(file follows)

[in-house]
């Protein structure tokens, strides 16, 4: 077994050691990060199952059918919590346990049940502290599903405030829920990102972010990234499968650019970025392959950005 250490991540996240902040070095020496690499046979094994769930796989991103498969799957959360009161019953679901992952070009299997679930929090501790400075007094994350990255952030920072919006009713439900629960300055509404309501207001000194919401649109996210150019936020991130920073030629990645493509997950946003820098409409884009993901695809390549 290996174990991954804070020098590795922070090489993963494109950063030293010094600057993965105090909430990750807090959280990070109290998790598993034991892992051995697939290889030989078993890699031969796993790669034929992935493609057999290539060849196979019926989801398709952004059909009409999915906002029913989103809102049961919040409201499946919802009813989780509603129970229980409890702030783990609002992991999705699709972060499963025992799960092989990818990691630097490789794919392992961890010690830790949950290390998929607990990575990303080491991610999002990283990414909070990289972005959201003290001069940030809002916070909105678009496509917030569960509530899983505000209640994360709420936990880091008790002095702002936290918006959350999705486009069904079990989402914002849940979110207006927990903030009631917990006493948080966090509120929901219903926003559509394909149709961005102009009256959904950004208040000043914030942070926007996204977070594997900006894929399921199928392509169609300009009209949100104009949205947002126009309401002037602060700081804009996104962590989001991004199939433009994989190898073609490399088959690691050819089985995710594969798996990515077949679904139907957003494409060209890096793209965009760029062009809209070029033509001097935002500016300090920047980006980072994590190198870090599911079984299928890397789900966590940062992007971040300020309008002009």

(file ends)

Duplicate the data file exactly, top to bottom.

[in-house]
């Protein structure tokens, strides 16, 4: 077994050691990060199952059918919590346990049940502290599903405030829920990102972010990234499968650019970025392959950005 250490991540996240902040070095020496690499046979094994769930796989991103498969799957959360009161019953679901992952070009299997679930929090501790400075007094994350990255952030920072919006009713439900629960300055509404309501207001000194919401649109996210150019936020991130920073030629990645493509997950946003820098409409884009993901695809390549 290996174990991954804070020098590795922070090489993963494109950063030293010094600057993965105090909430990750807090959280990070109290998790598993034991892992051995697939290889030989078993890699031969796993790669034929992935493609057999290539060849196979019926989801398709952004059909009409999915906002029913989103809102049961919040409201499946919802009813989780509603129970229980409890702030783990609002992991999705699709972060499963025992799960092989990818990691630097490789794919392992961890010690830790949950290390998929607990990575990303080491991610999002990283990414909070990289972005959201003290001069940030809002916070909105678009496509917030569960509530899983505000209640994360709420936990880091008790002095702002936290918006959350999705486009069904079990989402914002849940979110207006927990903030009631917990006493948080966090509120929901219903926003559509394909149709961005102009009256959904950004208040000043914030942070926007996204977070594997900006894929399921199928392509169609300009009209949100104009949205947002126009309401002037602060700081804009996104962590989001991004199939433009994989190898073609490399088959690691050819089985995710594969798996990515077949679904139907957003494409060209890096793209965009760029062009809209070029033509001097935002500016300090920047980006980072994590190198870090599911079984299928890397789900966590940062992007971040300020309008002009």